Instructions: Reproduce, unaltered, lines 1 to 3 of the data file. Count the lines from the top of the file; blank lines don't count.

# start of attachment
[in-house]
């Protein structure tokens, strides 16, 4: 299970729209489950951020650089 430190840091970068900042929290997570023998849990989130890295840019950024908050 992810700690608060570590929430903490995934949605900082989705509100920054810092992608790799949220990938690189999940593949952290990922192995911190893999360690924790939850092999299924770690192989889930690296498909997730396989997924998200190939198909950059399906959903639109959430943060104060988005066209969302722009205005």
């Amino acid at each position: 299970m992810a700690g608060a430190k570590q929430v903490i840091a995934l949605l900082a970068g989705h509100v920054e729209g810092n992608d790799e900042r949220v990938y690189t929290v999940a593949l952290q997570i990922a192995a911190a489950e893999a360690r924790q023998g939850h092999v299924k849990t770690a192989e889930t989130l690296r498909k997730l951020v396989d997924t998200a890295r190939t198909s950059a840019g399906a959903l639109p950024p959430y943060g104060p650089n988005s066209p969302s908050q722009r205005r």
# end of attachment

[in-house]
């Protein structure tokens, strides 16, 4: 299970729209489950951020650089 430190840091970068900042929290997570023998849990989130890295840019950024908050 992810700690608060570590929430903490995934949605900082989705509100920054810092992608790799949220990938690189999940593949952290990922192995911190893999360690924790939850092999299924770690192989889930690296498909997730396989997924998200190939198909950059399906959903639109959430943060104060988005066209969302722009205005």
């Amino acid at each position: 299970m992810a700690g608060a430190k570590q929430v903490i840091a995934l949605l900082a970068g989705h509100v920054e729209g810092n992608d790799e900042r949220v990938y690189t929290v999940a593949l952290q997570i990922a192995a911190a489950e893999a360690r924790q023998g939850h092999v299924k849990t770690a192989e889930t989130l690296r498909k997730l951020v396989d997924t998200a890295r190939t198909s950059a840019g399906a959903l639109p950024p959430y943060g104060p650089n988005s066209p969302s908050q722009r205005r």